Amino Acids

, Volume 17, Issue 3, pp 315–322

Urine glycyl-L-proline increase and skin trophicity

Authors

  • J. Le
    • Laboratoire de BiochimieFaculté de Médecine
  • C. Perier
    • Laboratoire de BiochimieFaculté de Médecine
  • S. Peyroche
    • Laboratoire de BiochimieFaculté de Médecine
  • F. Rascle
    • Laboratoire de BiochimieFaculté de Médecine
  • M. A. Blanchon
    • Laboratoire de BiochimieFaculté de Médecine
  • R. Gonthier
    • Laboratoire de BiochimieFaculté de Médecine
  • J. Frey
    • Laboratoire de BiochimieFaculté de Médecine
  • A. Chamson
    • Laboratoire de BiochimieFaculté de Médecine
Short Communication

DOI: 10.1007/BF01366930

Cite this article as:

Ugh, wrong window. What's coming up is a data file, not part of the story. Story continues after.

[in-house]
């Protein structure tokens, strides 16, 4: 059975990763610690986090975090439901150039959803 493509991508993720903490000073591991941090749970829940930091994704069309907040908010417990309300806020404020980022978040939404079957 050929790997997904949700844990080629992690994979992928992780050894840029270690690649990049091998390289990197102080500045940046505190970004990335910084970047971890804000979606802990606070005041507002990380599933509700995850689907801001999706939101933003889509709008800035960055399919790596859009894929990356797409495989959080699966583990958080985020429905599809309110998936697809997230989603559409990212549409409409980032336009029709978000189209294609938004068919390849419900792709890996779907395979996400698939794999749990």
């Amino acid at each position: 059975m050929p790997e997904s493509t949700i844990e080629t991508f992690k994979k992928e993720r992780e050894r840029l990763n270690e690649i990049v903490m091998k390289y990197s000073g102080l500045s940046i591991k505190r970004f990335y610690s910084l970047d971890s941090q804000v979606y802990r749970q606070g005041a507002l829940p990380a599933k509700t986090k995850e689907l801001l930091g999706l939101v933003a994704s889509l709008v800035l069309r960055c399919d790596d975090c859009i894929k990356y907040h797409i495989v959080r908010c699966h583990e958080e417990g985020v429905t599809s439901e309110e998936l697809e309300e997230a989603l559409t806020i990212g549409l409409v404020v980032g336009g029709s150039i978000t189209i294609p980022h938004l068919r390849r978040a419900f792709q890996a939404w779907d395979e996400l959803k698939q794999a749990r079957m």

Le, J., Perier, C., Peyroche, S. et al. Amino Acids (1999) 17: 315. doi:10.1007/BF01366930

Summary

Glycyl-L-proline (gly-pro) is an end product of collagen metabolism that is further cleaved by prolidase (EC 3.4.13.9); the resulting proline molecules are recycled into collagen or other proteins. We postulated a relationship between defective gly-pro hydrolysis, increased collagen degradation and skin destruction. This relationship was tested using HPLC to measure the gly-pro in urine. 24 hour urine samples were collected from 27 old people (86 ± 6 years old), of whom 15 were suffering from skin pressure sores of the sacrum or calcaneus. The urine from patients with pressure sores contained significantly more gly-pro than the urine from the control. A cut-off at 7μmol/ mmol creatinine gave the test a positive predictive value of 70%. Collagen breakdown was also increased as indicated by the increase of hydroxyproline (hyp) in the urine. But this breakdown seemed to stop at the gly-pro step.

Keywords

Amino acids Glycyl-L-proline Urine Trophicity Collagen

Copyright information

© Springer-Verlag 1999